In the less flamboyant role of the amiable, philandering Hart, Harrelson is every bit as impressive as McConaughey. Just as McConaughey’s voice relishes every beat of the great and grandiose dialogue he has been gifted, so too Harrelson’s face registers every emotion that courses below his good-ole-boy demeanour. Harrelson will never achieve the prominence that McConaughey’s beauty has won for him, but, as actors, both men are cut from the same cloth. As McConaughey showed a long time ago with the derelict Wooderson in Dazed and Confused, and Harrelson similarly displayed in a delicious cameo in No Country for Old Men, both men are capable of taking the smallest of roles and making them a show-stopping delight. True Detective affords them all the time in the world to make the most of the strong material they’ve been given. It does not rush along a plot-driven course, allowing us to spend much more time in the entertaining company of the two men than would be accommodated by the rote three-act milk-run of most TV police procedurals.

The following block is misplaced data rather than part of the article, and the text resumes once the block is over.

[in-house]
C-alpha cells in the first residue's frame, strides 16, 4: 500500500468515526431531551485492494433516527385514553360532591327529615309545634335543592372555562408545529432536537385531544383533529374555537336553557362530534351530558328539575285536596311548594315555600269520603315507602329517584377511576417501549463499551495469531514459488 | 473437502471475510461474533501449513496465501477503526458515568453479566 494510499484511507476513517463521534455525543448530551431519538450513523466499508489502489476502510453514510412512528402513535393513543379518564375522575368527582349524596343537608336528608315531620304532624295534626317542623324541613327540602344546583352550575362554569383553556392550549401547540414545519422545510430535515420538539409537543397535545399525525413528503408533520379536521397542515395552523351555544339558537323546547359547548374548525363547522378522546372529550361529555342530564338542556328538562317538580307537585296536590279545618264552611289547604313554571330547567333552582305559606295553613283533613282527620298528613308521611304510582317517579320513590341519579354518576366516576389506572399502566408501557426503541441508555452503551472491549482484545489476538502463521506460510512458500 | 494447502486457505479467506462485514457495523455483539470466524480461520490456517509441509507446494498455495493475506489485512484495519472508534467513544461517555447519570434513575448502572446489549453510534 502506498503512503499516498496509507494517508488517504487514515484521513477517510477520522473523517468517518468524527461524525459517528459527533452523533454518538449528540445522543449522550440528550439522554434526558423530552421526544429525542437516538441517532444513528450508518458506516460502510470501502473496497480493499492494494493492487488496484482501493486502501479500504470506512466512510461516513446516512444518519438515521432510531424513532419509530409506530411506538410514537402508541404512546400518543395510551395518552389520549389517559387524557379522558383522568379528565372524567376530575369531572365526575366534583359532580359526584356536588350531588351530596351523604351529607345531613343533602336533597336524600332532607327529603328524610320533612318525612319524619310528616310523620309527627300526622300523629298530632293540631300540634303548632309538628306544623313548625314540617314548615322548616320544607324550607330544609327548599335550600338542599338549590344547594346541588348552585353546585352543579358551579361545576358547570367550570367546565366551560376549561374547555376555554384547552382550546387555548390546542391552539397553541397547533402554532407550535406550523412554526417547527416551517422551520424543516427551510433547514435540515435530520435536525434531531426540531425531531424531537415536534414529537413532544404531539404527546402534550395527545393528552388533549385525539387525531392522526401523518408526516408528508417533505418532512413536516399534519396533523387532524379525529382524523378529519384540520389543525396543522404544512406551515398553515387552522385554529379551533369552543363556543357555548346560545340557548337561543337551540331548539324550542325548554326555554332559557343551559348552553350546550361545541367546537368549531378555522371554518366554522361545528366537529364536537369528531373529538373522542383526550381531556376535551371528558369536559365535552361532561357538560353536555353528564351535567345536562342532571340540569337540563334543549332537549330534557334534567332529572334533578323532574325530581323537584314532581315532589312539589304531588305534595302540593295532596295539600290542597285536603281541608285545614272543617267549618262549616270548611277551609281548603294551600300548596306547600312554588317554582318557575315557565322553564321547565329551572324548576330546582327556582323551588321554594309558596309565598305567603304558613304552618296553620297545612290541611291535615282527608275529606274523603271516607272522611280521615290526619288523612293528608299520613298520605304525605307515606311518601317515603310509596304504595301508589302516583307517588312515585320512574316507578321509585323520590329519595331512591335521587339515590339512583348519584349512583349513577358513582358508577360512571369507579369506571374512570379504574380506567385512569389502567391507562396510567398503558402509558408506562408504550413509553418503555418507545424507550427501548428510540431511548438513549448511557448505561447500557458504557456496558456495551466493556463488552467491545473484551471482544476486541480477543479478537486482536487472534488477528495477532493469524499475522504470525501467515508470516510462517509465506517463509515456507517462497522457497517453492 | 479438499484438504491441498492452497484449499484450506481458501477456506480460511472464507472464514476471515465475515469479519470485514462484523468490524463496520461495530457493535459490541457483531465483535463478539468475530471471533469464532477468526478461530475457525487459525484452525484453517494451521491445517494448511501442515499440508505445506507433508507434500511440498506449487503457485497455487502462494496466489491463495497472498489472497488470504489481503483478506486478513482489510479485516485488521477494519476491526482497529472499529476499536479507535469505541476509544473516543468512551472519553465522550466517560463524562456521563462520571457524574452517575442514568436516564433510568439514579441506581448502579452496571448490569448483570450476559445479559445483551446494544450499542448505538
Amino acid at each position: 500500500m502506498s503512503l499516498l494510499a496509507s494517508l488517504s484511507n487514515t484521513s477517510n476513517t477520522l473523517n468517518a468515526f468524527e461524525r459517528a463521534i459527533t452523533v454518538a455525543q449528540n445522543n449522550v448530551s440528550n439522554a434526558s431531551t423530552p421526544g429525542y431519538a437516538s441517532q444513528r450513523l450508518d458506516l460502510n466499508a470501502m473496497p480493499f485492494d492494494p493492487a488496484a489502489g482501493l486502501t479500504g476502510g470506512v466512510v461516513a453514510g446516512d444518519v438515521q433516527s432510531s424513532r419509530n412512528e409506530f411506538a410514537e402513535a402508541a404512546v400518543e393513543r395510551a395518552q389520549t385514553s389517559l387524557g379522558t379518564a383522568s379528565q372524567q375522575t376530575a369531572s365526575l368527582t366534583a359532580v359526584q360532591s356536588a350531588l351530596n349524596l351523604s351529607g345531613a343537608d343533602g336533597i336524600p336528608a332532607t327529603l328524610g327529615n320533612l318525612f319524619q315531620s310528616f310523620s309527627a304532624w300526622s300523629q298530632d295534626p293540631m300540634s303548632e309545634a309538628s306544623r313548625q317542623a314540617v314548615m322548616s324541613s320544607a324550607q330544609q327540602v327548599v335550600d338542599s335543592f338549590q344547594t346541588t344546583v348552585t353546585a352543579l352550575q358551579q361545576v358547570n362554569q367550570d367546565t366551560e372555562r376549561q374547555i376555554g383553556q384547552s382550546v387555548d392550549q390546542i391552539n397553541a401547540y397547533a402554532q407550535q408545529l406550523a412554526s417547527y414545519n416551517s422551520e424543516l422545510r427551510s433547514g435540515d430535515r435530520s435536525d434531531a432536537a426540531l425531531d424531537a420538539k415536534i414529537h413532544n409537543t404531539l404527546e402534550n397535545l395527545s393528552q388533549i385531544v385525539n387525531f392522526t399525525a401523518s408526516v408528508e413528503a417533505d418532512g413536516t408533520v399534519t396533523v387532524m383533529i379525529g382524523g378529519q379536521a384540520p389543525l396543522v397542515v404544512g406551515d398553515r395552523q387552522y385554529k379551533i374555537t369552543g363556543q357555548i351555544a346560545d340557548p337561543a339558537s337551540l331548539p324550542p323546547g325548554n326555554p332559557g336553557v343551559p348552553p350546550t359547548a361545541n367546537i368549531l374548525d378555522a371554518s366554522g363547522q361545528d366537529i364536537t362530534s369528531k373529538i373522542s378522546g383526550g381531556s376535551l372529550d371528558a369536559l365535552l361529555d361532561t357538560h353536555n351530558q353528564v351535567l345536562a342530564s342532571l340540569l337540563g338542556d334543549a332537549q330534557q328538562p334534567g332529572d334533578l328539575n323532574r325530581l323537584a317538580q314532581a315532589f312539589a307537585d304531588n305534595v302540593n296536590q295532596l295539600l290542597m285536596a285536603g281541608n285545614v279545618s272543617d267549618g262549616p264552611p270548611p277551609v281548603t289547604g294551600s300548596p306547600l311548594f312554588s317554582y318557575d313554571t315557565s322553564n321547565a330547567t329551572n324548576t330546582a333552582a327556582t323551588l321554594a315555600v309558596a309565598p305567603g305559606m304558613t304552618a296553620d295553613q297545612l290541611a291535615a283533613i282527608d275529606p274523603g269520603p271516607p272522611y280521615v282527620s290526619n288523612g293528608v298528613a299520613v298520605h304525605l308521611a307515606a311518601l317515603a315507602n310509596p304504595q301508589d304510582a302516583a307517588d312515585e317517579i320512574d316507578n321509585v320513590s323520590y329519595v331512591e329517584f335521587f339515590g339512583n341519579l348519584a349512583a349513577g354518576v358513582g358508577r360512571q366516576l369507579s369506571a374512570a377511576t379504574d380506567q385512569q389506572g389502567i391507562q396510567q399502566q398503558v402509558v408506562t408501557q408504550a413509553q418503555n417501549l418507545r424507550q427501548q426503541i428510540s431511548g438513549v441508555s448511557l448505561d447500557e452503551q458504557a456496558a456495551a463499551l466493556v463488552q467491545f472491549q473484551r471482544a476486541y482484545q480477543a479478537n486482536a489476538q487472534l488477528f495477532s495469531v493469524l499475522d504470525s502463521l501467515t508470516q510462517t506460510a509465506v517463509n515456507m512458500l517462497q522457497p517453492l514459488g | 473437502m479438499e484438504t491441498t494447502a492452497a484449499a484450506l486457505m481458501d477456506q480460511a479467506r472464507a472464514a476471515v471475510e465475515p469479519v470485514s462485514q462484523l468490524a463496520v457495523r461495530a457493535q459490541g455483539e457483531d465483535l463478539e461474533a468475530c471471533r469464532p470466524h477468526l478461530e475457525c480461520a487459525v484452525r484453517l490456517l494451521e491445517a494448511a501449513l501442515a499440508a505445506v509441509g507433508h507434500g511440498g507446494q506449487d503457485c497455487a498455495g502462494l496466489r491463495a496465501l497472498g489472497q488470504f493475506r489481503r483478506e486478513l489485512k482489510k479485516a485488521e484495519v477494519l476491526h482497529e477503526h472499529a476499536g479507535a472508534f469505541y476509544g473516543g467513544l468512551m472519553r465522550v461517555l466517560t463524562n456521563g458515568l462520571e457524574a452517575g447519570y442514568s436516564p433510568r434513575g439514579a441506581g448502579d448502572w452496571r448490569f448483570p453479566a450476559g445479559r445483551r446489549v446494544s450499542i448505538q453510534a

Many critics will reach for “novelistic” – the adjective du jour in discussions of what is now often referred to as this “golden age of TV” – to account for the show’s less than frantic pacing and its other strengths, but that appeal to the respectability conferred by some other anointed art form is entirely unnecessary. While writer Nic Pizzolatto has published fiction and worked as a teacher of creative writing, he has himself acknowledged that shows such as “Deadwood, The Wire, and The Sopranos…were actually filling my hunger for fiction as an audience more than the contemporary fiction that I was reading.” Indeed, some of the best features of True Detective find their most obvious source in these trailblazing HBO series. The procedural elements on show have more of the authentic workaday feel of The Wire than the flashy tech of CSI or NCIS. Marty’s infidelity and the attack-as-defence attitude he strikes at home to fend off his wife’s suspicions evoke the recurring domestic tensions between Tony and Carmela Soprano. Any fan of Deadwood will approvingly cock and ear when Cohle quotes a St. Paul verse that was also used in that earlier show to challenge the idea of the individual’s separateness from society.